Friday, January 6, 2012

Mitt, sweetie, you were right. I loved losing my job for America.

I did, my love, because I knew I was doing the right thing, in giving my boost to the rational allocation of capital. When your Staples closed all the musty stationery stores in every small town for miles around, the savings from salaries and benefits killed there almost offset the prodigious fuel costs of getting to your big box, where crappy merchandise could be repurchased every couple of years, and we would not be distracted by good fountain pens, desk accessories, monogramming services, to say nothing of greetings from family shopkeepers we'd known since school.

So it was rational, and more than right that you should be so boastful of how rich this made you, to extinguish intangibles we paid too much for, to sell tangibles at massive margins. I was an engraver. I moved to West Virginia and got a job collecting nails from abandoned barns, of organic farms polluted out of existence, uncompetitive with steroid agribusiness. What it doesn't pay, I don't need, because we have no stores. We don't have cell service either, because your oligopolies reason there aren't enough of us. But we hear word, that you know about jobs. So maybe we should plan to move again? 

Please don't let them say, dear Mitt, that you were nasty to scoff at me for not being born in Bloomfield Hills, for practicing my engraving instead of buying an MBA, and for not using it to gouge my fair share from thousands and thousands of stupid families like mine. You have never been nasty, dear Mitt; your fortune has made us proud, kept us warm to see it flaunted on the stage of public life, as a model for all to marvel at in pondering your genius. It extends far beyond the orderly consoli-dation of wealth, dear Mitt, to the rational uprooting of families, the efficient emptying of towns, eliminat-ing impediments to accumulation by eradicating obligation. May we offer you a day off?


  1. me thinks you must be a Democrat !?!?!?!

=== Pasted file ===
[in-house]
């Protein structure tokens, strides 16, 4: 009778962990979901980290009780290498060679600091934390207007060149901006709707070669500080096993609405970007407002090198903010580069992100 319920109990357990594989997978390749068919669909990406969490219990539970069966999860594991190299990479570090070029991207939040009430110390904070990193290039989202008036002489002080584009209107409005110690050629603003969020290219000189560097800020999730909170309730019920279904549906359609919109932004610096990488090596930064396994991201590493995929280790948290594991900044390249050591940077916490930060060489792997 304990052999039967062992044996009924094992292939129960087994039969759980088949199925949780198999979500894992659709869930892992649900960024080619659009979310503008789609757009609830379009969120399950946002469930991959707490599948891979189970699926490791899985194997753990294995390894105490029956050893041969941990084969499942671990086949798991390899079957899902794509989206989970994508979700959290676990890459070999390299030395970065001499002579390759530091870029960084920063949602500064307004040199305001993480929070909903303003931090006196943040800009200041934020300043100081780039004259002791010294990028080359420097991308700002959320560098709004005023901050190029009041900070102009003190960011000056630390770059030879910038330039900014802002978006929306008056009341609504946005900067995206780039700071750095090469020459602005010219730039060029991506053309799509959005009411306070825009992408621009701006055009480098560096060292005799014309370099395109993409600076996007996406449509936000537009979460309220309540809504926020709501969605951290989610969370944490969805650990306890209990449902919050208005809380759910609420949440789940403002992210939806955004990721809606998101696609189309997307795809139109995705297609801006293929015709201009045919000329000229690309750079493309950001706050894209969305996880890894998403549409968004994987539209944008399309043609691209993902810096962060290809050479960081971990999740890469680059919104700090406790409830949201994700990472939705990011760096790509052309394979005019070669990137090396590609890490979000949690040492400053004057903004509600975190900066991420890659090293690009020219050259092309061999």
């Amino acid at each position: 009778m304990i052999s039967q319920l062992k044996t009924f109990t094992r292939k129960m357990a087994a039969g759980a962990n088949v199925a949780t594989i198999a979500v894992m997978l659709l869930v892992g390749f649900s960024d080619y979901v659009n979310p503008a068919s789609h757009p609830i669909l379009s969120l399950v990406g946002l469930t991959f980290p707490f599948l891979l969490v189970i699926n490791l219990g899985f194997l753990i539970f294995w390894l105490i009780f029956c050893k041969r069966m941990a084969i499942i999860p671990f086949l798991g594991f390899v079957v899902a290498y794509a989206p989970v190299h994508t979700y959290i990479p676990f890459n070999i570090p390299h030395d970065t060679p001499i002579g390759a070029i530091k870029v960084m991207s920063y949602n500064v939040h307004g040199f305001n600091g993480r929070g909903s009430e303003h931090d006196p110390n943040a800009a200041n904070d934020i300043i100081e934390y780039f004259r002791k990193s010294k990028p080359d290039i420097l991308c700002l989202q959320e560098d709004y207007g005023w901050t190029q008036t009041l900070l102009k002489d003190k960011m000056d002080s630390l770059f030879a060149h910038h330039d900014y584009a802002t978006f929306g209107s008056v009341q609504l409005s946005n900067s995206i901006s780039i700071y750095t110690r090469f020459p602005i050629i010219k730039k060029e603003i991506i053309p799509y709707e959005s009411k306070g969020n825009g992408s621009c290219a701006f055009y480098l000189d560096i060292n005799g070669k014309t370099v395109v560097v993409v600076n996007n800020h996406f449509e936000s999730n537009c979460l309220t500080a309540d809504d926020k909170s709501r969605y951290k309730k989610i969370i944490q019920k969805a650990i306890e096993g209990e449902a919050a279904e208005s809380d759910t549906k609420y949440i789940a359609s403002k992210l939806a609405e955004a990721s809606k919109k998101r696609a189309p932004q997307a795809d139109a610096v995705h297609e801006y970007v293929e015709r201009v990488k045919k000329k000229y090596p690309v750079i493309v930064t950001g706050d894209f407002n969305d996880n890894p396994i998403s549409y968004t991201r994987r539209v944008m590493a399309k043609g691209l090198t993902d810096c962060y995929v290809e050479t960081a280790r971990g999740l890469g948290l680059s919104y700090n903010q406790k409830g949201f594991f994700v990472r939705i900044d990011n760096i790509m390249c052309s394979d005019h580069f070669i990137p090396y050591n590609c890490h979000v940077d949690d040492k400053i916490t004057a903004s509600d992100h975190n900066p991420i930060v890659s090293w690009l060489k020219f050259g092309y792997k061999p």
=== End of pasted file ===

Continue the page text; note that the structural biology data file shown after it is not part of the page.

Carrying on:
2. Oh, Lucien, I've been christened once before, and I don't think I could bear another. :)

  3. My friend the psychoanalyst told me that she had been assumed a follower of every party in Norway when election time.

    Hopefully the assumptions were made by more than one patient:)

  4. The great gift of that discipline, and of Polonius, too. But I take your point, Linnea, and I suppose, turn it upside down. :) It does rather make one wonder, now that you mention it, how two masters of believing nothing will find it possible to 'engage' each other in this coming contest for leadership of the last Western power, except with bilateral jealousy. The pet rock will envy the challenger his contradictions, the challenger will marvel at the rock's hollowness, both contestants seeking to bleed the other from within. It could be the election with the lowest turnout (our word for voter participation) in the modern era.

    But now you make Norway sound delicious for a new reason - the existence of any party to favour.. :)

  5. Well, Norway is the land of political coalitions - and not efficient ones, but then, politics are never efficient. I'm so glad I'm not a politician. It is a tad bit embarrassing, but I tend not to read too many newspapers, as the doings of politicians just make me want to move into the deep forest and never come out again. I did see something about your forthcoming election. It was quite depressing. Best of luck!